John Clare Society Journal

Articles

No. 32, July

Editorial
David Powell died in 2012. His editing and pioneering scholarship secured the foundations of textual knowledge in Clare studies for all who follow. As editor of many ground-breaking Clare editions, as a founding member of the Society, and as editor of...
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John Clare, William Hilton, and the National Portrait Gallery
In a letter of 2 April 1820, John Clare teasingly complained about a new acquaintance, the painter William Hilton. '[T]ell him', wrote Clare to his correspondent, James Hessey, that ? don't know what he[']s about with my pictures'.1 What Hilton was 'about',...
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Interview with David Morley: The Gypsy and the Poet
The poems threaded through the interview below are taken from David Motley's The Gypsy and the Poet (Carcanet, 2013).Simon Kövesi: Could you tell me about the context for your conceiving of this new collection of poems, The Gypsy and the Poet?David Morley:...
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Re-Reading James Currie: Robert Burns's First Editor
Those few who have looked deeply into the matter have concluded that Robert Burns was quite fortunate in having James Currie for his first editor. Robert Thornton, in particular, has documented the pressures surrounding Currie as other individuals, notably...
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At the Yeoman's House/At Helpston: Meetings with John Clare/John Glare: A Poet for All Seasons
At the Yeoman's House. By RONALD BLYTHE. London, Enitharmon Press. 2012. 127 pp. £15.At Helpston: Meetings with John Clare. By RONALD BLYTHE. Norfolk, Black Dog Books. 2011. 168 pp. £18.99.John Clare: A Poet for all Seasons. By PETER MOYSE. Ely, Melrose...
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William Wordsworth and the Ecology of Authorship: The Roots of Environmentalism in Nineteenth-Century Culture
William Wordsworth and the Ecology of Authorship: The Roots of Environmentalism in Nineteenth-Century Culture. By SCOTT HESS. Charlottesville and London, University of Virginia Press. 2012. 288 pp. £24.50.Scott Hess's professed project is to show how...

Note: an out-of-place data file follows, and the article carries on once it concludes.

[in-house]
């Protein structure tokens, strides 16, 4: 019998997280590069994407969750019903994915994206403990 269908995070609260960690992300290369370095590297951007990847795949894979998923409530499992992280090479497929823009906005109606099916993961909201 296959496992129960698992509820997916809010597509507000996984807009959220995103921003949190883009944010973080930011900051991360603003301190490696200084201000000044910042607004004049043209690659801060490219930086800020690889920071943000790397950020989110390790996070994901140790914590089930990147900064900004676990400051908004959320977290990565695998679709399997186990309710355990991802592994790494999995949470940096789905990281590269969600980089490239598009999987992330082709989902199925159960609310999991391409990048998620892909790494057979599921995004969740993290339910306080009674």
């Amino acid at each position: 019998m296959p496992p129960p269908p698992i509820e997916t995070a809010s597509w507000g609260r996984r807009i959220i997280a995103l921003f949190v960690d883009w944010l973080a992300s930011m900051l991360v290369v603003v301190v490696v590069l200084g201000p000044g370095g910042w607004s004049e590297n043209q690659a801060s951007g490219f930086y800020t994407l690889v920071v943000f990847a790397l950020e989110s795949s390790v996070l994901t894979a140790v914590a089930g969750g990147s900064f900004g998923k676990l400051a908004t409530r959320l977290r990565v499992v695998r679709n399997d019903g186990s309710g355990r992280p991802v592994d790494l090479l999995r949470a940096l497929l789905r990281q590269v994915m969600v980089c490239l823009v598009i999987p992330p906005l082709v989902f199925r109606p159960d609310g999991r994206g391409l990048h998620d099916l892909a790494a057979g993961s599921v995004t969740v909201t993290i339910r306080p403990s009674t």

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John Keats: A New Life
John Keats: ANewLife. By NICHOLAS ROE. New Haven and London: Yale University Press. 2012. 384 pp. £25.Milton met Galileo, D. H. Lawrence met Virginia Woolf, Brecht met Auden. Others we feel should have met, came achingly close, but never did, and this...
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John Glare and Community
John Clare and Community. By JOHN GOODRIDGE. Cambridge University Press. 2013. xiv + 252 pp. £55.This is a study of Clare's relations with two communities: the community of poets who inspired him (in Part I), and the native village that he recorded in...
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No. 31, July

Editorial
This year the journal looks back at its own first thirty years, in a survey essay from scholar Greg Crossan. Greg's profile in the 'Contributors' section of this issue reveals the reason I am in awe of his meticulous contribution to this issue. Greg...
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Thirty Years of the John Clare Society Journal: A Retrospective Survey
Thirty years of a journal's journey is a significant milestone at which to pause and take stock of what has been achieved. It is not my intention on this celebratory occasion to correct errors or contest opinions, but rather to give an overview of the...
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Sketches and Fragments: John Clare's Tentative Lives
Early in his poetic career John Clare began playing with selfrepresentation. He is the Northamptonshire Peasant, the Village Minstrel, Lubin, John, and (to Charles Lamb) 'Clarissimus'.1 In the year following his first attempt at autobiography, he authored...
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Sentimental Ecology, John Clare, Gerard Manley Hopkins and Trees: A Note
Jude Nixon recently published an essay called 'Fathering Graces at Hampstead: Manley Hopkins' "The Old Trees" and Gerard Manley Hopkins' "Binsey Poplars'".1 In it he described a poem written by Manley Hopkins, Gerard Manley Hopkins's father, on the proposed...
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Form and Feeling in John Clare's Sonnets
Clare liked to press his publishers with ideas for new projects. In 1 824 he wrote to John Taylor excited by the capacity of the sonnet to respond to the abundance and variety he enjoyed in nature: 1 have made it up in my mind to write one hundred sonnets...
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A Saunter through the Provinces, Encountering a Few Poets on the Way: The Sociable John Clare
John Clare was a sociable man, one of those lucky people whose joie de vivre rubs off on others, and makes them eagerly soughtafter as company. Witness for example, the plea from the artist Edward Rippingille, inviting Clare to Bristol in 1824:I dined...
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'Mouses Nest'-Again: A Note